Tingvong: A Lepcha Village in Sikkim

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© Lepcha
60 minutes / Colour / 2005
Directed by
Dawa T Lepcha Anna Balikci-Denjongpa Asen Balikci

Country of production India

The film illustrates the changes the Lepcha of the Dzongu reserve, North Sikkim, have been through in the last 60 years. From the 1940s, the Lepcha of Tingvong village gradually abandoned hunting, gathering and the slash and burn cultivation of dry rice, and became settled agriculturalists. Entire mountains sides were converted to cardamom and terraced for the cultivation of irrigated paddy. The irrigated rice and the cardamom cash crop not only brought the Lepcha within Sikkim’s market economy but helped create a surplus which could among other things be invested in religion. In the 1940s, the Lepcha of Tingvong embraced Buddhism and all its complex rituals without however abandoning their strong shamanic traditions. Today, both forms of rituals amiably co-exist in the village. This film is part of a long-term visual anthropology training project for the tribal communities of Sikkim. The first phase aims to document the social life and rituals of the Lepcha of Dzongu. We have accumulated over 100 hours of material which is archived at the institute for research use. This is the first film edited from the material. Short thematic films will be edited for museum use in Sikkim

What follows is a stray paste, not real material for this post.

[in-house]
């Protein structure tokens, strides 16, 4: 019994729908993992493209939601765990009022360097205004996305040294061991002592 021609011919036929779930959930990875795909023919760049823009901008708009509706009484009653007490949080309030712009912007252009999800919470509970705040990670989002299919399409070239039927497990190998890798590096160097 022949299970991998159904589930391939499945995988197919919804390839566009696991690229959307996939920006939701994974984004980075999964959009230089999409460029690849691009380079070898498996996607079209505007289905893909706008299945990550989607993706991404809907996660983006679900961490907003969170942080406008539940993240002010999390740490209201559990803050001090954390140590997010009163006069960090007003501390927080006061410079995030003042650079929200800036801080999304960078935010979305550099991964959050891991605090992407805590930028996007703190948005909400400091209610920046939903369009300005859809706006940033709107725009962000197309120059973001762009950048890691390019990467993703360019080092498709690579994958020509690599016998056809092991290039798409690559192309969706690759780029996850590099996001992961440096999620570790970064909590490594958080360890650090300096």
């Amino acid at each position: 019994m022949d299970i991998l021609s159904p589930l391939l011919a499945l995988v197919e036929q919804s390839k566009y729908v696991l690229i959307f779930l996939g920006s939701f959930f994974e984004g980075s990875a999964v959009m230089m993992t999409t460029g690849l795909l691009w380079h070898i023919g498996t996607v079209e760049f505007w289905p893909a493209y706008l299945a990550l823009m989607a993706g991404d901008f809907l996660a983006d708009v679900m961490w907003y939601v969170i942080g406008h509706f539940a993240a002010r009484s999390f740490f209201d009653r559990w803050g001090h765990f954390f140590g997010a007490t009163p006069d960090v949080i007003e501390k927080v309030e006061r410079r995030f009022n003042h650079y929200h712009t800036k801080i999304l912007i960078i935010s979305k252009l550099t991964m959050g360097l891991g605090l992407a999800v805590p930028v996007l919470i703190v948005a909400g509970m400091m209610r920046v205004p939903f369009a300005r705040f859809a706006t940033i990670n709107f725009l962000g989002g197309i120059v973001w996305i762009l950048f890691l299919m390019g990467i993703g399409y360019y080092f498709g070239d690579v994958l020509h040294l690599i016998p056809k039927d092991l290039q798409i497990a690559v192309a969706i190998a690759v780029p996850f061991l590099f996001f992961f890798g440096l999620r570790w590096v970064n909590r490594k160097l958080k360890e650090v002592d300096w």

Language and subtitles Original Language with English Subtitles

Region South Asia

Country India

Keywords Social Change Religion / Belief / Faith Agriculture / Farming